A new term is about to begin and children up and down the country are ready to enter their new classrooms, but what type of classroom are they entering?
In many schools now there is a clear onus on teachers to take responsibility for all that goes on in their classrooms. Behaviour standards, standards of learning, children’s happiness, amongst many other areas, are the standards by which teachers are held accountable. But what type of environment does this lead to?
I would argue that the more responsibility that teachers put on their own shoulders (and the more this responsibility is put on their shoulders by others such as government, colleagues, OFSTED, and parents) the more they take this responsibility away from those who need it – their pupils.
Take this example, shared by headguruteacher from King Edward Grammar School for an example of the power of handing over responsibility to pupils:
A few weeks ago, looking for a colleague, I stumbled upon a room with 20 lower school students in it. They were in the middle of a debate: ‘This House Would Invade North Korea’. The Chair was a Year 9 student and the whole business was being conducted with total order and sincerity and the level of debate was superb. The teacher running the debating group had left them to it. I have been back since – this happens on a regular basis. Most recently, they were debating the value of Drama in the curriculum!
What a fantastic example! I read this and my first thought was how can we turn all schools into places like this?
So how, practically do we lift this onus of responsibility from teachers and onto the pupils so that they become independent thinkers and learners? And how do we avoid the whole system sliding into anarchy and a Lord of the Flies scenario?
As with all communities the key aspect is setting common goals. One of the best ways I have seen this applied is when a teacher asks their class at the start of the new academic year ‘how can we make our class the best possible class to be in?’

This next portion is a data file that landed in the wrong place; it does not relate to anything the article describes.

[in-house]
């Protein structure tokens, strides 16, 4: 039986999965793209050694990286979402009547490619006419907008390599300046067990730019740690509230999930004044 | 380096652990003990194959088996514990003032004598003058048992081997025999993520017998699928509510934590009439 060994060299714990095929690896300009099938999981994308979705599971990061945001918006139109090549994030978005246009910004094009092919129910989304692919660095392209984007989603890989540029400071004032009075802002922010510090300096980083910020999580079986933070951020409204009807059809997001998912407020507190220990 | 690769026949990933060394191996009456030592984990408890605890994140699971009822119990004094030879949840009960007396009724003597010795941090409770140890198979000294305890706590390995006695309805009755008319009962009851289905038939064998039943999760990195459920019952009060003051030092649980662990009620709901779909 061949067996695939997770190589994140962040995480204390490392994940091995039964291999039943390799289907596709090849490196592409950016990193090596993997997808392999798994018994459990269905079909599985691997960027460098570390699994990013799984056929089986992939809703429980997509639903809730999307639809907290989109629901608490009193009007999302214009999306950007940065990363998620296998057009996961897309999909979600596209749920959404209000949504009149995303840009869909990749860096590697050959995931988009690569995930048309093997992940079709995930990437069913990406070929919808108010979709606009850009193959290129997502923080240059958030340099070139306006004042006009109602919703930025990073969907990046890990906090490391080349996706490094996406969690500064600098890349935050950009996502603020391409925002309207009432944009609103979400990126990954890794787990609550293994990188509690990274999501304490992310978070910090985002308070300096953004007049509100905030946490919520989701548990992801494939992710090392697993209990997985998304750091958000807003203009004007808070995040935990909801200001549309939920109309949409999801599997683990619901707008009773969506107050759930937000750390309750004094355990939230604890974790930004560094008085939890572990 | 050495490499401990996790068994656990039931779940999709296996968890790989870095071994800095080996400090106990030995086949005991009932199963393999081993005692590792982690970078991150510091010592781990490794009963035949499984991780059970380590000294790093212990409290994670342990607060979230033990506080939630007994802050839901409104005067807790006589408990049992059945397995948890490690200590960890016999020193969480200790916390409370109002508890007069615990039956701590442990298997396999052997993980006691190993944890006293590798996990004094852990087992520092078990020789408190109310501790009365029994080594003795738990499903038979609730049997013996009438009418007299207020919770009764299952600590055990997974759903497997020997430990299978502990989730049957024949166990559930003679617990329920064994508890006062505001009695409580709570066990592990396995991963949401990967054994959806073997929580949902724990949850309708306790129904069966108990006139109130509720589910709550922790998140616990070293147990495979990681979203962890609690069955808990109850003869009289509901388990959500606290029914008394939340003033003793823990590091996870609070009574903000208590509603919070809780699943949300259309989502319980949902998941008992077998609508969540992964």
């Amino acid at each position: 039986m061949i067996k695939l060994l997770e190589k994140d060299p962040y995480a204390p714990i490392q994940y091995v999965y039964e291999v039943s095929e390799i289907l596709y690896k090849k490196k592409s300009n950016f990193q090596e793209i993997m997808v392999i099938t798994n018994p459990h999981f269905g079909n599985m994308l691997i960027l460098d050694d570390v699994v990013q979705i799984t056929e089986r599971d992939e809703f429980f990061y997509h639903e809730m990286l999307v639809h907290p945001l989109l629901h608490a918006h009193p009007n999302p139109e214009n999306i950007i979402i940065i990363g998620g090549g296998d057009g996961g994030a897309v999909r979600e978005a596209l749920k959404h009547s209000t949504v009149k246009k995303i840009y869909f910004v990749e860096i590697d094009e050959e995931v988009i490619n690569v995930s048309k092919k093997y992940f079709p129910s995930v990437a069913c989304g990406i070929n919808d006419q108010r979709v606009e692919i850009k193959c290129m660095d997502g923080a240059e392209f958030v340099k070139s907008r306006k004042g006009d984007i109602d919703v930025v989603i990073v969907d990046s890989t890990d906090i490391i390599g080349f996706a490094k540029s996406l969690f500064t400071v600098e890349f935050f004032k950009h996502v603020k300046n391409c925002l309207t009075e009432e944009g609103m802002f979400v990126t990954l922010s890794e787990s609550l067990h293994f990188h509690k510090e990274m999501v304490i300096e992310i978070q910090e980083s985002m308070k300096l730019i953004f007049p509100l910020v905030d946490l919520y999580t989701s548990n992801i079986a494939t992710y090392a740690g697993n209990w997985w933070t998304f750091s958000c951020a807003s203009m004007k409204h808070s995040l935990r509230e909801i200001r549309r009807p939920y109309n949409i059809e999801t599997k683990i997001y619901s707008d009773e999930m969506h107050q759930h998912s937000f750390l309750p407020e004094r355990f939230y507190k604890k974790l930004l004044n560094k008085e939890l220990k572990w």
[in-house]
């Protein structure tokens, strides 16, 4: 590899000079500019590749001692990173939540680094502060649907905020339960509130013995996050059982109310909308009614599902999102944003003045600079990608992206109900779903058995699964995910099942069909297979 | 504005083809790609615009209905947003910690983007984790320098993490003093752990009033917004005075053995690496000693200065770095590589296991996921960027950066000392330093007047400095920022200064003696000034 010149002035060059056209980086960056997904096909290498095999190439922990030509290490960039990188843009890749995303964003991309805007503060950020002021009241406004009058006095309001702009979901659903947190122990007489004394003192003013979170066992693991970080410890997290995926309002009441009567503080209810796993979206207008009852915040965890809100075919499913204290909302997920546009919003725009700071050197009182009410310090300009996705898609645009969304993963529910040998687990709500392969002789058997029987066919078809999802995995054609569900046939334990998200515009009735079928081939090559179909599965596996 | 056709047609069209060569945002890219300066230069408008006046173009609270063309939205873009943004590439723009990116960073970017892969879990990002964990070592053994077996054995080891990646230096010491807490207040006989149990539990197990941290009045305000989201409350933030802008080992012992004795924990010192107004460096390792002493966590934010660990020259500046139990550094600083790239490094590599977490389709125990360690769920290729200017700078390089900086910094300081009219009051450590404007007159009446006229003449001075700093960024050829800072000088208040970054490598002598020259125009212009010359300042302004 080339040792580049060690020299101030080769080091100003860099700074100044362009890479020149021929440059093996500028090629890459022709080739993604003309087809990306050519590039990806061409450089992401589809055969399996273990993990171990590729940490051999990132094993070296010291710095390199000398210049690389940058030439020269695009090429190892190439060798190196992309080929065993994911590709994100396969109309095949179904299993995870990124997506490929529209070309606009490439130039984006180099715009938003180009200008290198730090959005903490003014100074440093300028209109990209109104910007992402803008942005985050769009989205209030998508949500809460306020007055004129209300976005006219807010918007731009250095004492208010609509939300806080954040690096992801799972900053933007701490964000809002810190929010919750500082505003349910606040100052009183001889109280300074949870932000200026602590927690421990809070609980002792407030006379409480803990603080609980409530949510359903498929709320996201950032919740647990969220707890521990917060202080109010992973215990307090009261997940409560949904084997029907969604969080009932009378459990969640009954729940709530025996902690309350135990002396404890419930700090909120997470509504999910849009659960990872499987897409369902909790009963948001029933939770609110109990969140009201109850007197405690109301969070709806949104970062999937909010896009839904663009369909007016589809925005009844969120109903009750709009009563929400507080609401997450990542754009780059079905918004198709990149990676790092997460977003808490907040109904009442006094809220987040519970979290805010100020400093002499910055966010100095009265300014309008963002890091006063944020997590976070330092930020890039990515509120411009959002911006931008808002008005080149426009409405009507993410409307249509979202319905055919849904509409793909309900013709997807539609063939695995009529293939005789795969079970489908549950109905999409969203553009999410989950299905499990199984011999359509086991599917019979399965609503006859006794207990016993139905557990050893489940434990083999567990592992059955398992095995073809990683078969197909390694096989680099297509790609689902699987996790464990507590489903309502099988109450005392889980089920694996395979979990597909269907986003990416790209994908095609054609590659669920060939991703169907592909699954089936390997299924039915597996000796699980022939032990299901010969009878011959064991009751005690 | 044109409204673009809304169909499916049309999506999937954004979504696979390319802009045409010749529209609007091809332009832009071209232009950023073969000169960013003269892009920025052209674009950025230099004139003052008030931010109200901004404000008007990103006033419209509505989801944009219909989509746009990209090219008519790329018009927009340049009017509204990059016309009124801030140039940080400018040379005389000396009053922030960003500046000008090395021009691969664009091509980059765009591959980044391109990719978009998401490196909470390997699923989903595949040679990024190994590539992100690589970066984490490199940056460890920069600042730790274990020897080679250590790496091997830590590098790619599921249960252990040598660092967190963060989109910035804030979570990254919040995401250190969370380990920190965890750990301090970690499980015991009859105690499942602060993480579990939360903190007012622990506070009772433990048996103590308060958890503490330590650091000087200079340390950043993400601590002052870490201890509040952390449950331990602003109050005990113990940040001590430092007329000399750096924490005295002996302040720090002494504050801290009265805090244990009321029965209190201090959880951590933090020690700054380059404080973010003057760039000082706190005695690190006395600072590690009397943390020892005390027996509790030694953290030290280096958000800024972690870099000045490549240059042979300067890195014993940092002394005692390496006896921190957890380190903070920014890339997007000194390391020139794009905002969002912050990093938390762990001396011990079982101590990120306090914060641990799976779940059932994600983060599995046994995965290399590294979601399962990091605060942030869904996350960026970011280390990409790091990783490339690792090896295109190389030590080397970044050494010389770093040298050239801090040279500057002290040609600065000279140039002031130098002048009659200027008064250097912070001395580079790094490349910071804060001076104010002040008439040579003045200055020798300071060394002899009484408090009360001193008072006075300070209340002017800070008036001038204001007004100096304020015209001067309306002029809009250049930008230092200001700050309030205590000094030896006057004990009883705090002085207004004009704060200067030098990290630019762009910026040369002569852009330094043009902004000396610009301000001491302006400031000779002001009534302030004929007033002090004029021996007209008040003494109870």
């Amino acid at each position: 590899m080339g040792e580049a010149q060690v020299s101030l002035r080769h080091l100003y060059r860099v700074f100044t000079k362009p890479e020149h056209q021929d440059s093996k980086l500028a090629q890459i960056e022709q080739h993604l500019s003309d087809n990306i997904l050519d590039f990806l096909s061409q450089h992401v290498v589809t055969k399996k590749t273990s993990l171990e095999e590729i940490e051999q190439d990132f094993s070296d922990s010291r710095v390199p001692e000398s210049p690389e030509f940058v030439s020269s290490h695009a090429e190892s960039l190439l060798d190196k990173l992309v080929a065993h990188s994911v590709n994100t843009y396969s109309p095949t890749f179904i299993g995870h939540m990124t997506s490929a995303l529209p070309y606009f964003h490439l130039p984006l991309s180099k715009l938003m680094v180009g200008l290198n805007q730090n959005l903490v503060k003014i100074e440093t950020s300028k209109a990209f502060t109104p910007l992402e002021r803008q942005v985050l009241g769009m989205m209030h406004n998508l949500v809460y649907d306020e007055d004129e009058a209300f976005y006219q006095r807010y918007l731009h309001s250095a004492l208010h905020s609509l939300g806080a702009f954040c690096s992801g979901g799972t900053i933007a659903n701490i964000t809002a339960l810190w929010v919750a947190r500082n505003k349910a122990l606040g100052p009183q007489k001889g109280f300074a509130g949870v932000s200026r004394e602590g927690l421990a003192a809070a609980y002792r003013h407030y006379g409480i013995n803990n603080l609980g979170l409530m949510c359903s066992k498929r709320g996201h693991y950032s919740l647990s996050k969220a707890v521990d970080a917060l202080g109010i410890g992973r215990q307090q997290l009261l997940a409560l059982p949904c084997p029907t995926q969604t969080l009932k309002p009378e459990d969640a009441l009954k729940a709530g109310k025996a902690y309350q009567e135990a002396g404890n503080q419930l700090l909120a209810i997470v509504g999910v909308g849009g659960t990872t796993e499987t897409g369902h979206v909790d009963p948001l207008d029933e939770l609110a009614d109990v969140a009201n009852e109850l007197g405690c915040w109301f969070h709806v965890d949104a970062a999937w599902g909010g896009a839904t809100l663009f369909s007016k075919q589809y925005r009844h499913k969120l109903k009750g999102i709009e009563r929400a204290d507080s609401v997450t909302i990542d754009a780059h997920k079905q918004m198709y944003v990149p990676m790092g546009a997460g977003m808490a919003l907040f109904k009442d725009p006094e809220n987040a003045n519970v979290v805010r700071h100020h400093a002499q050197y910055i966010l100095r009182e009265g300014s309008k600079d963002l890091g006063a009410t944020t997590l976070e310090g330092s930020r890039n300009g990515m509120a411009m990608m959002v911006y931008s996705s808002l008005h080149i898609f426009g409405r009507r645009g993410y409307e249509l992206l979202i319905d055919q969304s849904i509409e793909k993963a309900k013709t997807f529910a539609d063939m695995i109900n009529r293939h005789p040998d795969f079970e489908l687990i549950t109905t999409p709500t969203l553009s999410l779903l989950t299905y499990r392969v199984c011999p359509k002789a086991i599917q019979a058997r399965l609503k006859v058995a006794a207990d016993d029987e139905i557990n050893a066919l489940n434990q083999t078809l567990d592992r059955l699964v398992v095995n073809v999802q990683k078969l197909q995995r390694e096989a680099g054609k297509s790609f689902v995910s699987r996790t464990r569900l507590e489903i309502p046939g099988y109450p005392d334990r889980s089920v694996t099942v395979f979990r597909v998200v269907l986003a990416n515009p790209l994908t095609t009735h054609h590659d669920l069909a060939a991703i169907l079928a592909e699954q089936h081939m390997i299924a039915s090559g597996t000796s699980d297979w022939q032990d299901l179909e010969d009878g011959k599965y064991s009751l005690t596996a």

This goes beyond agreeing a set of class rules together, but is more about establishing key principles. For example some of these might be being kind to one another, listening and respecting one another, working hard, presenting ourselves well etc.
Another brilliant example of instilling a sense of community that I have seen work incredibly well with children of all ages is to disestablish the teacher as being the font of all knowledge. In these classrooms children know that they can help each other, rather than always turning to an often busy or occupied teacher.
A few key phrases are often very useful in achieving this and helping children blossom into independent, resilient learners. Phrases such as “what do you think you should do?”. “have you asked your friends for help?” and “can you think of a way to find that out?”
Let me stress this isn’t about being lazy. It’s about freeing up your time as a teacher to give support and extend where it is truly needed.
These are only a few examples, there are many more out there and do feel free to share your examples of how you move your classroom away from being one where the teacher holds all the responsibility to where this power and responsibility is shared between the whole class. Or if you disagree then let me know – I’m always happy to debate and learn.
Squeak to you soon